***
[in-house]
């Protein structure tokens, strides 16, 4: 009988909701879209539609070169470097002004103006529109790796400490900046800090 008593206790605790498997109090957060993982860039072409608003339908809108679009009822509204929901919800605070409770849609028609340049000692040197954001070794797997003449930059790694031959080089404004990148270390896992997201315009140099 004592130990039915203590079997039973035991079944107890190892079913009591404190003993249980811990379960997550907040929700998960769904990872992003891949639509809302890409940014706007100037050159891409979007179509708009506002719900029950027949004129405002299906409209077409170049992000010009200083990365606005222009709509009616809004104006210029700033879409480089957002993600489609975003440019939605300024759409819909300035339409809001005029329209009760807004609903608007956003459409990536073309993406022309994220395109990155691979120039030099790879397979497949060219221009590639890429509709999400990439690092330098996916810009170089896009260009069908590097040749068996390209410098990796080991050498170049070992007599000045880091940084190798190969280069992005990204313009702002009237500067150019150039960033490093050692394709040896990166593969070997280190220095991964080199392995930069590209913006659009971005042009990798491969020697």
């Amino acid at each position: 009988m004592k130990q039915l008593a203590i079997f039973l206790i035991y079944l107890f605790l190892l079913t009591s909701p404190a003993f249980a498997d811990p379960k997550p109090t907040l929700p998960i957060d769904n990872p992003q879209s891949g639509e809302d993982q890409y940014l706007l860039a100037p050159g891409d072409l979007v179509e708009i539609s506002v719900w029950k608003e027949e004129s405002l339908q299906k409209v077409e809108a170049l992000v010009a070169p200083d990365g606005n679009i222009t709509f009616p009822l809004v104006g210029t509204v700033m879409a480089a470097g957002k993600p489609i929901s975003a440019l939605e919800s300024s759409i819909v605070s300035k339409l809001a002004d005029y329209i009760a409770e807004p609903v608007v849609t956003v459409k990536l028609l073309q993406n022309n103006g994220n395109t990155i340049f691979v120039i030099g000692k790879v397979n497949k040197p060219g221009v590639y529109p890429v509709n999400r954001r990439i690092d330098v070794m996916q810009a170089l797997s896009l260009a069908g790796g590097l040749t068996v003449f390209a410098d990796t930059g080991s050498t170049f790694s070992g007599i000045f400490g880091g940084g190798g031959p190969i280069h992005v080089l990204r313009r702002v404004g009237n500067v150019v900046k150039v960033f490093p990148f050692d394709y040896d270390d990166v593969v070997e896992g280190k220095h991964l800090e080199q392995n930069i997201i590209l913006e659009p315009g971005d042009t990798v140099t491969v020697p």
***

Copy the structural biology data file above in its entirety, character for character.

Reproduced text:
[in-house]
């Protein structure tokens, strides 16, 4: 009988909701879209539609070169470097002004103006529109790796400490900046800090 008593206790605790498997109090957060993982860039072409608003339908809108679009009822509204929901919800605070409770849609028609340049000692040197954001070794797997003449930059790694031959080089404004990148270390896992997201315009140099 004592130990039915203590079997039973035991079944107890190892079913009591404190003993249980811990379960997550907040929700998960769904990872992003891949639509809302890409940014706007100037050159891409979007179509708009506002719900029950027949004129405002299906409209077409170049992000010009200083990365606005222009709509009616809004104006210029700033879409480089957002993600489609975003440019939605300024759409819909300035339409809001005029329209009760807004609903608007956003459409990536073309993406022309994220395109990155691979120039030099790879397979497949060219221009590639890429509709999400990439690092330098996916810009170089896009260009069908590097040749068996390209410098990796080991050498170049070992007599000045880091940084190798190969280069992005990204313009702002009237500067150019150039960033490093050692394709040896990166593969070997280190220095991964080199392995930069590209913006659009971005042009990798491969020697």
């Amino acid at each position: 009988m004592k130990q039915l008593a203590i079997f039973l206790i035991y079944l107890f605790l190892l079913t009591s909701p404190a003993f249980a498997d811990p379960k997550p109090t907040l929700p998960i957060d769904n990872p992003q879209s891949g639509e809302d993982q890409y940014l706007l860039a100037p050159g891409d072409l979007v179509e708009i539609s506002v719900w029950k608003e027949e004129s405002l339908q299906k409209v077409e809108a170049l992000v010009a070169p200083d990365g606005n679009i222009t709509f009616p009822l809004v104006g210029t509204v700033m879409a480089a470097g957002k993600p489609i929901s975003a440019l939605e919800s300024s759409i819909v605070s300035k339409l809001a002004d005029y329209i009760a409770e807004p609903v608007v849609t956003v459409k990536l028609l073309q993406n022309n103006g994220n395109t990155i340049f691979v120039i030099g000692k790879v397979n497949k040197p060219g221009v590639y529109p890429v509709n999400r954001r990439i690092d330098v070794m996916q810009a170089l797997s896009l260009a069908g790796g590097l040749t068996v003449f390209a410098d990796t930059g080991s050498t170049f790694s070992g007599i000045f400490g880091g940084g190798g031959p190969i280069h992005v080089l990204r313009r702002v404004g009237n500067v150019v900046k150039v960033f490093p990148f050692d394709y040896d270390d990166v593969v070997e896992g280190k220095h991964l800090e080199q392995n930069i997201i590209l913006e659009p315009g971005d042009t990798v140099t491969v020697p």